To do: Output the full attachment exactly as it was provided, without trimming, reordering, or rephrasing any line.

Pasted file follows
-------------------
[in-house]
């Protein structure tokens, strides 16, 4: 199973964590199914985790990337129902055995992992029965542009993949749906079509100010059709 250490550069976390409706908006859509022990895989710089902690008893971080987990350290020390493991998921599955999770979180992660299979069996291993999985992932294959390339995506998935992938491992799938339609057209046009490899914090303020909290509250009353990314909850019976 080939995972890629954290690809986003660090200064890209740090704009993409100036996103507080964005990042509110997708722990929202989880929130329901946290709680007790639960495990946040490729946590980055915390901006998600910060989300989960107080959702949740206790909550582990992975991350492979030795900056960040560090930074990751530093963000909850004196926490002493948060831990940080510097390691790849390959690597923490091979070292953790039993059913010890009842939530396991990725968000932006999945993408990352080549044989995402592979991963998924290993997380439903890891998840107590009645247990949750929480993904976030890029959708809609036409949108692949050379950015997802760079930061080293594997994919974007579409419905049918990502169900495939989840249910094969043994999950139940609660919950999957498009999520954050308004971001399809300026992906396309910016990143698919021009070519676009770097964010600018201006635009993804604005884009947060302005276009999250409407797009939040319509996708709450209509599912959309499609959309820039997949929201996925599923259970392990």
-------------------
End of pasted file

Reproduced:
[in-house]
């Protein structure tokens, strides 16, 4: 199973964590199914985790990337129902055995992992029965542009993949749906079509100010059709 250490550069976390409706908006859509022990895989710089902690008893971080987990350290020390493991998921599955999770979180992660299979069996291993999985992932294959390339995506998935992938491992799938339609057209046009490899914090303020909290509250009353990314909850019976 080939995972890629954290690809986003660090200064890209740090704009993409100036996103507080964005990042509110997708722990929202989880929130329901946290709680007790639960495990946040490729946590980055915390901006998600910060989300989960107080959702949740206790909550582990992975991350492979030795900056960040560090930074990751530093963000909850004196926490002493948060831990940080510097390691790849390959690597923490091979070292953790039993059913010890009842939530396991990725968000932006999945993408990352080549044989995402592979991963998924290993997380439903890891998840107590009645247990949750929480993904976030890029959708809609036409949108692949050379950015997802760079930061080293594997994919974007579409419905049918990502169900495939989840249910094969043994999950139940609660919950999957498009999520954050308004971001399809300026992906396309910016990143698919021009070519676009770097964010600018201006635009993804604005884009947060302005276009999250409407797009939040319509996708709450209509599912959309499609959309820039997949929201996925599923259970392990």